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Just because you’re an adult, doesn’t mean you’re immune from certain illnesses. Immunizations are important in staying healthy as an adult. Adults aren’t always good about getting immunized. Many adults don’t know they need adult immunizations.
The following immunizations are recommended for adults:
Flu: All adults should receive a flu shot once a year. It can reduce the risk of flu by up to 50%. How well it works depends on the type of flu that is spreading. It takes about two weeks after vaccination to protect against flu. The best time to get vaccinated is early fall. This is before flu season begins. While getting the immunization earlier is better, getting it later is still effective. Getting the immunization even in January or February can still provide some protection.
MMR: This immunization protects against measles, mumps, and rubella. Adults born in 1970 or later who have not had measles disease or received two doses of measles vaccine should get this vaccination.
Td: This immunization protects against tetanus and diphtheria. These are bacterial infections. You need a 3-shot/injection series of the tetanus/diphtheria (Td) immunization if you did not get the 3 shots as a child. One of the 3 doses should include protection against pertussis (Whooping Cough). This is called Tdap (see below). If you got the vaccination as a child, you need a booster dose every 10 years. If you haven’t had one for a while, get one if you’ve experienced a severe or dirty wound or burn. Everyone needs a Td booster dose every 10 years.
Tdap: This immunization protects against tetanus, diphtheria, and pertussis. These bacterial infections can be prevented with an immunization. It’s typically given as part of the school age immunization program (grade 7 in Nova Scotia, grade 9 in PEI). If you did not receive it as a child, you need it as an adult. If you are pregnant or thinking of becoming pregnant, talk with your healthcare provider to see if you need this immunization.
Pneumococcal Conjugate: This immunization protects against pneumonia. Pneumonia is a serious bacterial infection. It spreads from close, person-to-person contact. The infection is common in adults. Beyond children, adults 65 and older are urged to get the immunization. It also may be recommended by your healthcare provider that you get this immunization if you have a chronic condition, such as diabetes or COPD.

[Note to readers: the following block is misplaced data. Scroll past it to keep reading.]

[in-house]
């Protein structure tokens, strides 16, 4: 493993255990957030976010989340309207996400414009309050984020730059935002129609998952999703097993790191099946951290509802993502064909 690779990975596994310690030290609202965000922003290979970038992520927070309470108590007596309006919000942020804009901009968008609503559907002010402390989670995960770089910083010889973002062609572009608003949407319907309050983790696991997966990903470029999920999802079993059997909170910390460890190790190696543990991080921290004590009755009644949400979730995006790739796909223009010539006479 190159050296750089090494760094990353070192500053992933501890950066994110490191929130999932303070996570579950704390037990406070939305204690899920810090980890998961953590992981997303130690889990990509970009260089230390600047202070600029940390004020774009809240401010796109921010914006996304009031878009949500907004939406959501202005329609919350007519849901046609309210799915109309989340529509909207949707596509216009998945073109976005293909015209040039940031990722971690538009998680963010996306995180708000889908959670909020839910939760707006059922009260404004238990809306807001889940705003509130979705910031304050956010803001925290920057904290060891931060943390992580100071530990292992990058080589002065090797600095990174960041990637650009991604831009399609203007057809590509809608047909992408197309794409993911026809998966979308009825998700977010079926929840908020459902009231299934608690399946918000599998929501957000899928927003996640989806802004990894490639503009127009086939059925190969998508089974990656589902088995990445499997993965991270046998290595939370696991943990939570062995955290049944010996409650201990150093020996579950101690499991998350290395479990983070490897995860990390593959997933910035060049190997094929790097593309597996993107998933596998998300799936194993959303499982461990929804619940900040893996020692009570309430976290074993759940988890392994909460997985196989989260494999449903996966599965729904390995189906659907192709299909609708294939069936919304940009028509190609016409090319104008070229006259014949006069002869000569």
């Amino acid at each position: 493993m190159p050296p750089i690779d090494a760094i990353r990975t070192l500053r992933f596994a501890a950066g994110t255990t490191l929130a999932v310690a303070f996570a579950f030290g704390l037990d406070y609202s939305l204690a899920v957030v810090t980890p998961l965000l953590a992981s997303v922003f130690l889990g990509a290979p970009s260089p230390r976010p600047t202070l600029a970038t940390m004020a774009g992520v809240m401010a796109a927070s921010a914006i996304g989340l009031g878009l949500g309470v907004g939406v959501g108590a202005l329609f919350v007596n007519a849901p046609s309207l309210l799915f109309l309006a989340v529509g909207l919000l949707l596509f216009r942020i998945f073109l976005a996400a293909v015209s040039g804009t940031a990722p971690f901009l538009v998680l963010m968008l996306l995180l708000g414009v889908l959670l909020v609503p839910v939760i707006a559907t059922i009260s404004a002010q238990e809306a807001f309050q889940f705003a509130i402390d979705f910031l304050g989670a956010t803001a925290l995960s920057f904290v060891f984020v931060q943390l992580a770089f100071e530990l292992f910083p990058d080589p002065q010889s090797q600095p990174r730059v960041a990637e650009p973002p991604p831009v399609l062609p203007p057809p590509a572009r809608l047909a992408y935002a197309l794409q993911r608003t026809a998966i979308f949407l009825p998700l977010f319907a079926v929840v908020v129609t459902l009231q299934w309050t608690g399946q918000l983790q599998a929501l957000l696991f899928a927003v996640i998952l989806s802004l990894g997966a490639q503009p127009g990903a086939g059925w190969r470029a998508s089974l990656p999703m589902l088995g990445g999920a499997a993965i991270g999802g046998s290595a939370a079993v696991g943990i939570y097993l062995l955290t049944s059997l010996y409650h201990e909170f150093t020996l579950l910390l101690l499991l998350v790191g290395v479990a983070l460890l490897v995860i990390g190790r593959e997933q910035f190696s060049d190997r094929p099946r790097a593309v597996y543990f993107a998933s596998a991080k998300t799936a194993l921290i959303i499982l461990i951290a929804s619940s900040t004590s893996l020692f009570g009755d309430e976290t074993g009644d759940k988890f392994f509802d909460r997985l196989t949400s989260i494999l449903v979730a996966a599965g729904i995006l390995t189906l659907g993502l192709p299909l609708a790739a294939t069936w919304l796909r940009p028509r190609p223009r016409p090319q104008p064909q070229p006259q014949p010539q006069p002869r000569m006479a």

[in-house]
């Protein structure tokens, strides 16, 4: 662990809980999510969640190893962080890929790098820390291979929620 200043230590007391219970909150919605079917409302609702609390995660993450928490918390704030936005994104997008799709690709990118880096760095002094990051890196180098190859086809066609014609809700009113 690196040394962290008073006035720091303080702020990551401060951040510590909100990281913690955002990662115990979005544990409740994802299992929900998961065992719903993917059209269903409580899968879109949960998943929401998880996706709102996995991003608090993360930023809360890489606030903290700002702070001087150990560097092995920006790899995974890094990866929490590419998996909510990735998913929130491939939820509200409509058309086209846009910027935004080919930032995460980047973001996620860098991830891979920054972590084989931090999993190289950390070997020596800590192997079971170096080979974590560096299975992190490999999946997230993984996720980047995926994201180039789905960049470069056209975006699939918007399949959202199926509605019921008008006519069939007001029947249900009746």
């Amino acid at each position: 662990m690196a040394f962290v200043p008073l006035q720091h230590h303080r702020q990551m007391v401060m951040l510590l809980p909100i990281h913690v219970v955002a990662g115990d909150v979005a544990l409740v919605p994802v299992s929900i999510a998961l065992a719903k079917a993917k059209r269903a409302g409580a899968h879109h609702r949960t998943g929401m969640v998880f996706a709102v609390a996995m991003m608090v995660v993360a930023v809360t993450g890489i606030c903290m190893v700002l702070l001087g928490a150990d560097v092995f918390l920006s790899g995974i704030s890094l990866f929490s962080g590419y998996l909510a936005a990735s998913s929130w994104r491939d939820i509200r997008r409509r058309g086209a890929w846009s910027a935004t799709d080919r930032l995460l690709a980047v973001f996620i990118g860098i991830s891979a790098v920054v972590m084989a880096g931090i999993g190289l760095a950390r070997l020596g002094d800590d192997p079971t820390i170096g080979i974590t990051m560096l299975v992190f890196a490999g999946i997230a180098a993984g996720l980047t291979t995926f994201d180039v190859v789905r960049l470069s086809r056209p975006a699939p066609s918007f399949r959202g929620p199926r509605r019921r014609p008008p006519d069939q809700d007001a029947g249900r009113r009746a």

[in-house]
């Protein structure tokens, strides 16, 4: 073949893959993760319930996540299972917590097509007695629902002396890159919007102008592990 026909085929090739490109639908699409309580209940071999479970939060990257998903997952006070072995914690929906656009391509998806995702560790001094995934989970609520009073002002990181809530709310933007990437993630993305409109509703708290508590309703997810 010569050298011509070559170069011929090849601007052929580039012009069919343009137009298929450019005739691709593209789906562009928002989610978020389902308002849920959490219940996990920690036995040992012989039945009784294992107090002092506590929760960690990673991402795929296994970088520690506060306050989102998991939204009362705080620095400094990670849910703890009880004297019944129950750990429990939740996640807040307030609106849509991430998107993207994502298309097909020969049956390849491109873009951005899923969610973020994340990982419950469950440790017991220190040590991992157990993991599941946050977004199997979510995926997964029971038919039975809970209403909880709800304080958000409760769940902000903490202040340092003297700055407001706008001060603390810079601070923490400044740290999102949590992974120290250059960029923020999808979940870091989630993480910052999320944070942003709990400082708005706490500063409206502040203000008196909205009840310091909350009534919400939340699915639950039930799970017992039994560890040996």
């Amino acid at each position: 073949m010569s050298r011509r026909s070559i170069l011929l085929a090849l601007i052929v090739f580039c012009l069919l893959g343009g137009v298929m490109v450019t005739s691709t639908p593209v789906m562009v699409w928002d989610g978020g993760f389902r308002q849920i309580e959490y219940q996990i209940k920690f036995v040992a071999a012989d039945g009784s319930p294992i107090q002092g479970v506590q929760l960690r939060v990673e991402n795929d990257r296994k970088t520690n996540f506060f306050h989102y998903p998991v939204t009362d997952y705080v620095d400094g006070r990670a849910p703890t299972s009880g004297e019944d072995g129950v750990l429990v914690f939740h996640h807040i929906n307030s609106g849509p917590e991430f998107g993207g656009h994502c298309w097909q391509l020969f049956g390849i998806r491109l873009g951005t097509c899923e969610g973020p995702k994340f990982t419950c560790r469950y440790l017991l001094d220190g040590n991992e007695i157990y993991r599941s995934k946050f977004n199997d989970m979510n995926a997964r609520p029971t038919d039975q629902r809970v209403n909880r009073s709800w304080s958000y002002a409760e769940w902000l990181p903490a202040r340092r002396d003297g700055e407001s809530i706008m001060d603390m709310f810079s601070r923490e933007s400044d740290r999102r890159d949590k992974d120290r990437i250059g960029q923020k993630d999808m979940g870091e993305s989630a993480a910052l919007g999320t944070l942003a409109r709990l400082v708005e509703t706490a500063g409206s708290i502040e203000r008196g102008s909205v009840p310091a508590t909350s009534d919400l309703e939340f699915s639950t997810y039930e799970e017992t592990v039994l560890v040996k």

Herpes Zoster: This immunization protects against the shingles virus. The shingles virus causes a painful rash. It appears as blisters that develop on one side of the body. It often appears on the face or torso. It can result in long-term pain even after the rash goes away. Older people are most at risk for the virus. The shingles immunization is recommended for adults 60 years of age and older. This immunization may not be publically funded in your province, but may be covered with private insurance plans.
Meningococcal: This immunization protects against meningococcal disease. This bacterial infection affects the lining of the brain, spinal cord, and bloodstream. It is spread through coughs, kissing, and living in close quarters. Your healthcare provider will tell you if you should receive this immunization.
Hepatitis A: This is a highly contagious liver infection. It is spread through contact with feces (poop). Adults who are at risk for the infection should get the immunization. Risk factors include living or traveling to areas of the world where the infection is common, exposure to childcare centers, and living with someone who has Hep A.
Hepatitis B: This is an infection of the liver. It is spread through contact with blood and bodily fluids. Adults exposed to certain risk factors should get the immunization. Risk factors include jobs that expose you to others with the infection, a diagnosis of diabetes, end-stage kidney disease, chronic liver disease, or drug/sexual behavior that increases risk.
Varicella: This immunization protects against chickenpox. Adults who have not had chickenpox or the immunization should get it.
Not everyone is the same. You may need more or fewer immunizations depending on your medical history and risks. Talk to your healthcare provider about the right immunizations for you.
THINGS TO CONSIDER
When deciding to get an immunization as an adult, there are certain things to consider. This includes:
- If you are pregnant, check with your healthcare provider before getting any immunization.
- If you are unsure which immunizations you have already had, contact your healthcare provider or local Public Health office.
- Most immunizations have few side effects. The negative effects of the diseases itself is far worse than the immunization.
- You may experience slight pain and redness near the immunization injection site.
FOR MORE INFORMATION
Government of Prince Edward Island Website:
Nova Scotia Department of Health Website:
Health Canada Website: